Perhaps Mohamed Morsi thought that a show of strength and resolve in a nationally-televised speech to his Egyptian subjects would impress them enough to stop protesting his “temporary” seizure of dictatorial power. If so, the President-turned-Pharaoh miscalculated — perhaps badly. After a defiant speech in which Morsi accused protesters of being Mubarakites, the streets again filled with angry Egyptians, who have begun to use the same chants about Morsi that they once used about Hosni Mubarak (via Instapundit):
An angry Mohammed Morsi refused Thursday to call off a referendum on a disputed constitution that has sparked Egypt’s worst political crisis in two years, drawing chants of “topple the regime!” from protesters who waved their shoes in contempt.
The Egyptian president’s uncompromising stand came a night after thousands of his supporters and opponents fought pitched battles outside his Cairo palace, leaving at least six dead and 700 injured.
Speaking in a nationally televised address, Morsi accused some in the opposition of serving remnants of Hosni Mubarak’s authoritarian regime and vowed he would never tolerate anyone working for the overthrow of his “legitimate” government.
That brought shouts of “the people want to topple the regime!” from the crowd of 30,000 Morsi opponents — the same chant used in the protests that brought down Mubarak.
Morsi also invited the opposition to a “comprehensive and productive” dialogue starting Saturday at his presidential palace, but gave no sign that he might offer any meaningful concessions.
The opposition has already refused to engage Morsi unless he first rescinds decrees giving him nearly unrestricted powers and shelves the draft constitution hurriedly adopted by his Islamist allies in a marathon session last week.
The result? Cairo’s streets filled with protests again after Friday prayers:
Thousands of Egyptians took to the streets after Friday midday prayers in rival rallies and marches across Cairo, as the standoff deepened over what opponents call the Islamist president’s power grab, raising the specter of more violence.
The opposition has now formed an umbrella group, the National Salvation Front, to organize opposition to Morsi and the Muslim Brotherhood. They have named former IAEA chief Mohammed ElBaradei as their leader, and ElBaradei blasted Morsi’s speech:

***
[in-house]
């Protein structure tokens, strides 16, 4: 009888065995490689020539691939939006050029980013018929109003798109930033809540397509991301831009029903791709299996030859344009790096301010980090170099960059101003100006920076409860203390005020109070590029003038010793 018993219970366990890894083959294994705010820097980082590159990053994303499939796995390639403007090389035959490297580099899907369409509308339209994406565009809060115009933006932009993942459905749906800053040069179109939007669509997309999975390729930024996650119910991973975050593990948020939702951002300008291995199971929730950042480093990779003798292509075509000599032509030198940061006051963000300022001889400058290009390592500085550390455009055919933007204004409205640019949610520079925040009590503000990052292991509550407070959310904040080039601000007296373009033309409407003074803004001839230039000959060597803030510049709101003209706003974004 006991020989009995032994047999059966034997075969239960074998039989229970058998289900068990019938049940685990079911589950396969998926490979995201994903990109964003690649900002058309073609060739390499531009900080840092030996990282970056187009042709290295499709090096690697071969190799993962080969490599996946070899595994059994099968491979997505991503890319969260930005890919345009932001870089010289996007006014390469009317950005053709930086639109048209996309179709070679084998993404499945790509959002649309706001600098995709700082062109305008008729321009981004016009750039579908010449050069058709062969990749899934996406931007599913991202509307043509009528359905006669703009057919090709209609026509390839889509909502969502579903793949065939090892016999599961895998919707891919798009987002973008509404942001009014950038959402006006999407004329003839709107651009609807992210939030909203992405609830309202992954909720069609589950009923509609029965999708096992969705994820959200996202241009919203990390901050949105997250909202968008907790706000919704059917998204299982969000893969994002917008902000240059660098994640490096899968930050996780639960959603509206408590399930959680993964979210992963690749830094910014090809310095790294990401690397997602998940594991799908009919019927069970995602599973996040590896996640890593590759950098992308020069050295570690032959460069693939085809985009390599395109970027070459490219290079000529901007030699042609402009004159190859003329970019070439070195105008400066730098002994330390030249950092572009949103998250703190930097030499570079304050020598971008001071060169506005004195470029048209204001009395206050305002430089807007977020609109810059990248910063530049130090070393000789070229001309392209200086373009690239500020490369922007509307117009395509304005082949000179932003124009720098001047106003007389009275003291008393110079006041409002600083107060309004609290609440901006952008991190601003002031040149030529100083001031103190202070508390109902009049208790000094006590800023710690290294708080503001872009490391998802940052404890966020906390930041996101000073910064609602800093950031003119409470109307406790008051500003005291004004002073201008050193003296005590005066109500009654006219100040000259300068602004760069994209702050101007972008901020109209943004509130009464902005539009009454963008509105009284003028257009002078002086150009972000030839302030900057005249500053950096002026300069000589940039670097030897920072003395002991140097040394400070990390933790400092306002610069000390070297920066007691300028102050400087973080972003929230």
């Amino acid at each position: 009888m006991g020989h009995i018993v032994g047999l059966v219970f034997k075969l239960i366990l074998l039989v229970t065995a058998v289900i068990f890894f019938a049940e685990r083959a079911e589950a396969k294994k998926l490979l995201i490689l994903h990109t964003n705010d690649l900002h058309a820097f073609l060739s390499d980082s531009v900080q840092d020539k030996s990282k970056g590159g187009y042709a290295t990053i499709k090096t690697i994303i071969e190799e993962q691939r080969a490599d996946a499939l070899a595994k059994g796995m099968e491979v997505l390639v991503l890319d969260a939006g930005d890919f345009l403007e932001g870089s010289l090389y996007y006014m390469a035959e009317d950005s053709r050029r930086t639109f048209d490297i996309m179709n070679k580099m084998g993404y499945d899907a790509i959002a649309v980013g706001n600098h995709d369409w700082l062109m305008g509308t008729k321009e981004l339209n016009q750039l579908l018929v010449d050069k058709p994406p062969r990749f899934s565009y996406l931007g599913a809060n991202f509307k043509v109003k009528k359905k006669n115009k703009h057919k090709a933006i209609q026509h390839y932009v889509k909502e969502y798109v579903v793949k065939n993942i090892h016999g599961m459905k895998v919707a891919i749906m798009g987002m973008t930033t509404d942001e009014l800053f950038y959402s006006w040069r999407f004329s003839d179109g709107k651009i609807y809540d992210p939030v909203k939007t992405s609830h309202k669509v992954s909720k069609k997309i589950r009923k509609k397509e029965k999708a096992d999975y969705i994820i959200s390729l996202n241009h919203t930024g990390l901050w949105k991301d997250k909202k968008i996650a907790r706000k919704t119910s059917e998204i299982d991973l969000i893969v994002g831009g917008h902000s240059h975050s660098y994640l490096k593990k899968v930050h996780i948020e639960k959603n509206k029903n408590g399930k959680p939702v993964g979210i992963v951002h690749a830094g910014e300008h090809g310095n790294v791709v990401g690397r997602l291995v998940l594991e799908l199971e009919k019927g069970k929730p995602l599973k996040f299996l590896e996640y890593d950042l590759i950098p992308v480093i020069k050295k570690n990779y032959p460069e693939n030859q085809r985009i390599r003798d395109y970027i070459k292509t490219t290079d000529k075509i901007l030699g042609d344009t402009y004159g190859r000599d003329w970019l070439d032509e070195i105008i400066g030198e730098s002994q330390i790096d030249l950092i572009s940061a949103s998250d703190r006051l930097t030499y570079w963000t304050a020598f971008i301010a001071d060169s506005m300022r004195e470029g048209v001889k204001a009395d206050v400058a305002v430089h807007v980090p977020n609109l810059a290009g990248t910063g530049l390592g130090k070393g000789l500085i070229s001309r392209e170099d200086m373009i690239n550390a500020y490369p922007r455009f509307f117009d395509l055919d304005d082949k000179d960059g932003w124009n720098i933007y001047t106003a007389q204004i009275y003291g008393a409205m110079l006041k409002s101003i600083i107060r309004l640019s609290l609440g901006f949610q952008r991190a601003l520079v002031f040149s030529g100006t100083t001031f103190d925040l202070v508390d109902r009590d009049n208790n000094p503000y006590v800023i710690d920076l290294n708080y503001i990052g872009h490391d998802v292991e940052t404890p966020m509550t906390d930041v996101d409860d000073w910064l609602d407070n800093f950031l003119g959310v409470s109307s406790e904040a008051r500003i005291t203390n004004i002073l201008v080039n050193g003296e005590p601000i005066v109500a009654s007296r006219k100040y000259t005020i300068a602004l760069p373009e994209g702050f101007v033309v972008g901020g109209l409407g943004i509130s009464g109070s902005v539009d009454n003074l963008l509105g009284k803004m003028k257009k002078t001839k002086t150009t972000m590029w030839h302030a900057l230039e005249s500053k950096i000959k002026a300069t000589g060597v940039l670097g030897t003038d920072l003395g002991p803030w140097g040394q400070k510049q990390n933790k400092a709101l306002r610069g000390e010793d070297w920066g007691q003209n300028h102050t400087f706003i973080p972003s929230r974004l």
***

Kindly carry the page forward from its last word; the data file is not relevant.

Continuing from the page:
Speaking on the new umbrella group’s behalf, ElBaradei responded to Morsi’s speech in his own televised remarks, saying that Morsi’s government showed reluctance in acting to stop Wednesday night’s bloodshed outside the palace. He said this failure has eroded the government’s legitimacy and made it difficult for his opposition front to negotiate with the president.
ElBaradei said Morsi has not responded to the opposition group’s attempts to “rescue the country” and that the president had “closed the door for dialogue” by “ignoring the demands of the people.”
After Friday prayers, protesters began marching to the palace from several different directions.
The April 6 movement, which played a key role in sparking the uprising against Mubarak, called its supporters to gather at mosques in Cairo and the neighboring city of Giza to march to the palace. They termed Friday’s march a “red card” for Morsi, a reference to a football referee sending a player off the field for a serious violation.
The Muslim Brotherhood isn’t lying low, either:
Also on Friday morning, thousands of Brotherhood members gathered in Cairo outside the mosque of Al-Azhar, Egypt’s most respected Islamic institution, for the funeral of two members of the fundamentalist group who were killed during Wednesday’s clashes.
During the funeral, thousands Islamist mourners chanted, “with blood and soul, we redeem Islam,” pumping their fists in the air. “Egypt is Islamic, it will not be secular, it will not be liberal,” they chanted as they walked in a funeral procession that filled streets around Al-Azhar mosque.
This sounds like a recipe for a major street fight. That may force the Egyptian army into an uncomfortable choice sooner rather than later.